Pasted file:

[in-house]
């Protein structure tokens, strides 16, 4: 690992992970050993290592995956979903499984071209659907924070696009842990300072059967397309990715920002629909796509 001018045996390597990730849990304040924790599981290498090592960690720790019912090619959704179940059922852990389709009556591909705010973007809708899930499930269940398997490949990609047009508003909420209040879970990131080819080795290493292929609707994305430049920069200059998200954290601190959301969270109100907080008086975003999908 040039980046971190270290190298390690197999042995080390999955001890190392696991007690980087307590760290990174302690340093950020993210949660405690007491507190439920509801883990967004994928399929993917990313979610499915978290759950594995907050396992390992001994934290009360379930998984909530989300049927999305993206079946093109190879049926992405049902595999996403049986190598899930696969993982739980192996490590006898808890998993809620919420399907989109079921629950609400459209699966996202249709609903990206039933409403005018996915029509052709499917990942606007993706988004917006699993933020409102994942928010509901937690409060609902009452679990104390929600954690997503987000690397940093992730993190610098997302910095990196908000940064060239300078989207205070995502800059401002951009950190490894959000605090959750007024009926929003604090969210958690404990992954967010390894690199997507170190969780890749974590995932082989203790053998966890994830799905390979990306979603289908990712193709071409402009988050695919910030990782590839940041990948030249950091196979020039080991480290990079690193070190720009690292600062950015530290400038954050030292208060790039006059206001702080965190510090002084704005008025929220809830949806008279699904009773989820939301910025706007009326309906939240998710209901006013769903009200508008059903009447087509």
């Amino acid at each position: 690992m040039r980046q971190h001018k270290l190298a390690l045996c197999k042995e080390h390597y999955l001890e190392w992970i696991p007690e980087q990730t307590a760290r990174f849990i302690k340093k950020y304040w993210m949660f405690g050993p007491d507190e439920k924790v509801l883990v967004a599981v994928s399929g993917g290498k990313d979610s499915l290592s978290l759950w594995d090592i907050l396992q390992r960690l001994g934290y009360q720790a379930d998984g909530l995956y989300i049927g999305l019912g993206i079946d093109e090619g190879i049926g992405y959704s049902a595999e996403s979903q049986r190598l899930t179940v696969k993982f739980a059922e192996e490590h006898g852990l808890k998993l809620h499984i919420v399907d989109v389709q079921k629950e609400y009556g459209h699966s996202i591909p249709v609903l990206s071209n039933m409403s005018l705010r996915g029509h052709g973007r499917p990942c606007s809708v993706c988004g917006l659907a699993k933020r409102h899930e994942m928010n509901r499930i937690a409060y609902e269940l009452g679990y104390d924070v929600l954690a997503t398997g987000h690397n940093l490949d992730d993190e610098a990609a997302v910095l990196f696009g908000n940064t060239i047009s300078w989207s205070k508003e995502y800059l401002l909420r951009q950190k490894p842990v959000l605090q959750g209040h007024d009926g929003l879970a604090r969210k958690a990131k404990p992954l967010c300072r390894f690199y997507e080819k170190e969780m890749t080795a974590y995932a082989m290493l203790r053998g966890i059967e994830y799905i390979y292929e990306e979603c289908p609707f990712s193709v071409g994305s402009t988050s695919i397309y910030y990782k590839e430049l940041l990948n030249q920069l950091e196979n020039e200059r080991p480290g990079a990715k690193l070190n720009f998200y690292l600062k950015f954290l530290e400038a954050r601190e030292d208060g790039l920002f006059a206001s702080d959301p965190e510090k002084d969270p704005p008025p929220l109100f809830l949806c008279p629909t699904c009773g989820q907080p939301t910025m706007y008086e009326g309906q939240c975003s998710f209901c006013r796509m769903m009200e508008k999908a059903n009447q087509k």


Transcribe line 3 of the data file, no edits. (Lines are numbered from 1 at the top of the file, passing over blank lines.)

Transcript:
């Amino acid at each position: 690992m040039r980046q971190h001018k270290l190298a390690l045996c197999k042995e080390h390597y999955l001890e190392w992970i696991p007690e980087q990730t307590a760290r990174f849990i302690k340093k950020y304040w993210m949660f405690g050993p007491d507190e439920k924790v509801l883990v967004a599981v994928s399929g993917g290498k990313d979610s499915l290592s978290l759950w594995d090592i907050l396992q390992r960690l001994g934290y009360q720790a379930d998984g909530l995956y989300i049927g999305l019912g993206i079946d093109e090619g190879i049926g992405y959704s049902a595999e996403s979903q049986r190598l899930t179940v696969k993982f739980a059922e192996e490590h006898g852990l808890k998993l809620h499984i919420v399907d989109v389709q079921k629950e609400y009556g459209h699966s996202i591909p249709v609903l990206s071209n039933m409403s005018l705010r996915g029509h052709g973007r499917p990942c606007s809708v993706c988004g917006l659907a699993k933020r409102h899930e994942m928010n509901r499930i937690a409060y609902e269940l009452g679990y104390d924070v929600l954690a997503t398997g987000h690397n940093l490949d992730d993190e610098a990609a997302v910095l990196f696009g908000n940064t060239i047009s300078w989207s205070k508003e995502y800059l401002l909420r951009q950190k490894p842990v959000l605090q959750g209040h007024d009926g929003l879970a604090r969210k958690a990131k404990p992954l967010c300072r390894f690199y997507e080819k170190e969780m890749t080795a974590y995932a082989m290493l203790r053998g966890i059967e994830y799905i390979y292929e990306e979603c289908p609707f990712s193709v071409g994305s402009t988050s695919i397309y910030y990782k590839e430049l940041l990948n030249q920069l950091e196979n020039e200059r080991p480290g990079a990715k690193l070190n720009f998200y690292l600062k950015f954290l530290e400038a954050r601190e030292d208060g790039l920002f006059a206001s702080d959301p965190e510090k002084d969270p704005p008025p929220l109100f809830l949806c008279p629909t699904c009773g989820q907080p939301t910025m706007y008086e009326g309906q939240c975003s998710f209901c006013r796509m769903m009200e508008k999908a059903n009447q087509k």